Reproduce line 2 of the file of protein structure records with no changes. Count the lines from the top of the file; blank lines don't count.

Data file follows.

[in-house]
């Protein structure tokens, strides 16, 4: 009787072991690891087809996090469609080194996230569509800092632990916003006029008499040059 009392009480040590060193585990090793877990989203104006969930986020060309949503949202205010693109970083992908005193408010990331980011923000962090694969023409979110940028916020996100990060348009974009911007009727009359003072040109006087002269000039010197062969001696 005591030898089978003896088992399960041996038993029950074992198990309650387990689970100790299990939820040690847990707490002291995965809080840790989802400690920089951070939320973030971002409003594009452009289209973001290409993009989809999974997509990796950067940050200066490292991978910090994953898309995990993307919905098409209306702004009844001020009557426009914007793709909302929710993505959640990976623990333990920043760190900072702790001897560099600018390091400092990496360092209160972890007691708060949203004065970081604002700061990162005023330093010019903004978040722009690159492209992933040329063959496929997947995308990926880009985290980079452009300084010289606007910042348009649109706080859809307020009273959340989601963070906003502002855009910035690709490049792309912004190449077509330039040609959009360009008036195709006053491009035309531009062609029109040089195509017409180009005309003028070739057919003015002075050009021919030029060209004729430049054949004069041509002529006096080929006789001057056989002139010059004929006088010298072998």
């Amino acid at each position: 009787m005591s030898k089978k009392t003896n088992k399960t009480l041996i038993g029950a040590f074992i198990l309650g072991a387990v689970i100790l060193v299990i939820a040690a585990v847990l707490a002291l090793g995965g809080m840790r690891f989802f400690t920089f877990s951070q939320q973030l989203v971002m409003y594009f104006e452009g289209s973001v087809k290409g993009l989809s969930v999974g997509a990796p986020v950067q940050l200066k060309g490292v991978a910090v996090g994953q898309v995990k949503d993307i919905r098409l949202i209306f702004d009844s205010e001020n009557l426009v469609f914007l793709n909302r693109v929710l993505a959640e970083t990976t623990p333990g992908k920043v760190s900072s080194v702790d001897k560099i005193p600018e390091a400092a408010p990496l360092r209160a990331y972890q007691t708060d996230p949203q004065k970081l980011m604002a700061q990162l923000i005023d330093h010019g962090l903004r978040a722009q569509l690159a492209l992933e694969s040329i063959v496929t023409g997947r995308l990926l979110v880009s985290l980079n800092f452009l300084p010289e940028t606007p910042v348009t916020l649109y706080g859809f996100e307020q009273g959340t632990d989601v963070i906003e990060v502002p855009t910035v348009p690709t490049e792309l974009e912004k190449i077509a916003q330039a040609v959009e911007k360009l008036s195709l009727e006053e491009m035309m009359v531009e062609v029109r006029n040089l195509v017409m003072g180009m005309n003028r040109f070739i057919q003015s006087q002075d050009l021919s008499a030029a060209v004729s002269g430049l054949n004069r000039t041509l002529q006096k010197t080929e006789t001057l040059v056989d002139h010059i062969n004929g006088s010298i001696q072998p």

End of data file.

């Protein structure tokens, strides 16, 4: 009787072991690891087809996090469609080194996230569509800092632990916003006029008499040059 009392009480040590060193585990090793877990989203104006969930986020060309949503949202205010693109970083992908005193408010990331980011923000962090694969023409979110940028916020996100990060348009974009911007009727009359003072040109006087002269000039010197062969001696 005591030898089978003896088992399960041996038993029950074992198990309650387990689970100790299990939820040690847990707490002291995965809080840790989802400690920089951070939320973030971002409003594009452009289209973001290409993009989809999974997509990796950067940050200066490292991978910090994953898309995990993307919905098409209306702004009844001020009557426009914007793709909302929710993505959640990976623990333990920043760190900072702790001897560099600018390091400092990496360092209160972890007691708060949203004065970081604002700061990162005023330093010019903004978040722009690159492209992933040329063959496929997947995308990926880009985290980079452009300084010289606007910042348009649109706080859809307020009273959340989601963070906003502002855009910035690709490049792309912004190449077509330039040609959009360009008036195709006053491009035309531009062609029109040089195509017409180009005309003028070739057919003015002075050009021919030029060209004729430049054949004069041509002529006096080929006789001057056989002139010059004929006088010298072998």